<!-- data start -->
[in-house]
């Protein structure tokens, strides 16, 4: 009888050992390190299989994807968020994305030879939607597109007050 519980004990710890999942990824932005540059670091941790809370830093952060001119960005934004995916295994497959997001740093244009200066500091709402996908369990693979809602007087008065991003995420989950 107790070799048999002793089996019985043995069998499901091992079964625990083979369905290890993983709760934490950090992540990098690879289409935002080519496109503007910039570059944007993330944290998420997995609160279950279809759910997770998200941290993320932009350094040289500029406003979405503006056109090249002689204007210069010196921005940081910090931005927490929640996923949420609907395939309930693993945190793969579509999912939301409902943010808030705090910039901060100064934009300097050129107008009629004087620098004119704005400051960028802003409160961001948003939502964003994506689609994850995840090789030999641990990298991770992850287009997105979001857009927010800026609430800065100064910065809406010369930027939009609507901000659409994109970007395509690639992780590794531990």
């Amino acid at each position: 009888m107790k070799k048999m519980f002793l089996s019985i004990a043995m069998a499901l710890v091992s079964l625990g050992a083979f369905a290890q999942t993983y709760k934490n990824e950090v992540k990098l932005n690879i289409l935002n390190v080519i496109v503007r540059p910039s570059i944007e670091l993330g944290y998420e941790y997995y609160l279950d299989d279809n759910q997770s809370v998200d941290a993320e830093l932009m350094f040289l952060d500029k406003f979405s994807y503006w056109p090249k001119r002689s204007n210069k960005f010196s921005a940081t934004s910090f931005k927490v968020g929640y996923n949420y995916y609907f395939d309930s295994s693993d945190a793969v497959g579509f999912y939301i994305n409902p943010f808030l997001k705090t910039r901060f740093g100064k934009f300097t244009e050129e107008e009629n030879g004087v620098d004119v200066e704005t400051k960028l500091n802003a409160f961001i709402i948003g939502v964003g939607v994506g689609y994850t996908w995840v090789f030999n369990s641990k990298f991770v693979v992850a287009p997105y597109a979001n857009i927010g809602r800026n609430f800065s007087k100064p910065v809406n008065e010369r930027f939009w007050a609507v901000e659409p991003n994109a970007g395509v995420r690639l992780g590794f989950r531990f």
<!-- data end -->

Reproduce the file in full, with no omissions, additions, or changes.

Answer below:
[in-house]
């Protein structure tokens, strides 16, 4: 009888050992390190299989994807968020994305030879939607597109007050 519980004990710890999942990824932005540059670091941790809370830093952060001119960005934004995916295994497959997001740093244009200066500091709402996908369990693979809602007087008065991003995420989950 107790070799048999002793089996019985043995069998499901091992079964625990083979369905290890993983709760934490950090992540990098690879289409935002080519496109503007910039570059944007993330944290998420997995609160279950279809759910997770998200941290993320932009350094040289500029406003979405503006056109090249002689204007210069010196921005940081910090931005927490929640996923949420609907395939309930693993945190793969579509999912939301409902943010808030705090910039901060100064934009300097050129107008009629004087620098004119704005400051960028802003409160961001948003939502964003994506689609994850995840090789030999641990990298991770992850287009997105979001857009927010800026609430800065100064910065809406010369930027939009609507901000659409994109970007395509690639992780590794531990």
């Amino acid at each position: 009888m107790k070799k048999m519980f002793l089996s019985i004990a043995m069998a499901l710890v091992s079964l625990g050992a083979f369905a290890q999942t993983y709760k934490n990824e950090v992540k990098l932005n690879i289409l935002n390190v080519i496109v503007r540059p910039s570059i944007e670091l993330g944290y998420e941790y997995y609160l279950d299989d279809n759910q997770s809370v998200d941290a993320e830093l932009m350094f040289l952060d500029k406003f979405s994807y503006w056109p090249k001119r002689s204007n210069k960005f010196s921005a940081t934004s910090f931005k927490v968020g929640y996923n949420y995916y609907f395939d309930s295994s693993d945190a793969v497959g579509f999912y939301i994305n409902p943010f808030l997001k705090t910039r901060f740093g100064k934009f300097t244009e050129e107008e009629n030879g004087v620098d004119v200066e704005t400051k960028l500091n802003a409160f961001i709402i948003g939502v964003g939607v994506g689609y994850t996908w995840v090789f030999n369990s641990k990298f991770v693979v992850a287009p997105y597109a979001n857009i927010g809602r800026n609430f800065s007087k100064p910065v809406n008065e010369r930027f939009w007050a609507v901000e659409p991003n994109a970007g395509v995420r690639l992780g590794f989950r531990f």